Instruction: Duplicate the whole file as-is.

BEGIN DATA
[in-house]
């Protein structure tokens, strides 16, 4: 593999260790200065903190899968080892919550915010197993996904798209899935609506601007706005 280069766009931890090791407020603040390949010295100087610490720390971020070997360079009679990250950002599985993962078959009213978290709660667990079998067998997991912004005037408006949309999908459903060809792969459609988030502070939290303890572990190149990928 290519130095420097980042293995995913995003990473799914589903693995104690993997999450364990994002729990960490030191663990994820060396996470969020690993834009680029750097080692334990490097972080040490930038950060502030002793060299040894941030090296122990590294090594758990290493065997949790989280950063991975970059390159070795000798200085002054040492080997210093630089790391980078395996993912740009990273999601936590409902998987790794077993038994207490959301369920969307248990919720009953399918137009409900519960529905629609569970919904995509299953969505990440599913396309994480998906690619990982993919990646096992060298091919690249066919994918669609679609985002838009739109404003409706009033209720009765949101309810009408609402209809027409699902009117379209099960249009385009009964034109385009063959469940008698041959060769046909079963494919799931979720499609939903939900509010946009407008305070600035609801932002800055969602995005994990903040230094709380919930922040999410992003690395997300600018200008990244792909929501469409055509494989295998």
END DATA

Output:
[in-house]
């Protein structure tokens, strides 16, 4: 593999260790200065903190899968080892919550915010197993996904798209899935609506601007706005 280069766009931890090791407020603040390949010295100087610490720390971020070997360079009679990250950002599985993962078959009213978290709660667990079998067998997991912004005037408006949309999908459903060809792969459609988030502070939290303890572990190149990928 290519130095420097980042293995995913995003990473799914589903693995104690993997999450364990994002729990960490030191663990994820060396996470969020690993834009680029750097080692334990490097972080040490930038950060502030002793060299040894941030090296122990590294090594758990290493065997949790989280950063991975970059390159070795000798200085002054040492080997210093630089790391980078395996993912740009990273999601936590409902998987790794077993038994207490959301369920969307248990919720009953399918137009409900519960529905629609569970919904995509299953969505990440599913396309994480998906690619990982993919990646096992060298091919690249066919994918669609679609985002838009739109404003409706009033209720009765949101309810009408609402209809027409699902009117379209099960249009385009009964034109385009063959469940008698041959060769046909079963494919799931979720499609939903939900509010946009407008305070600035609801932002800055969602995005994990903040230094709380919930922040999410992003690395997300600018200008990244792909929501469409055509494989295998």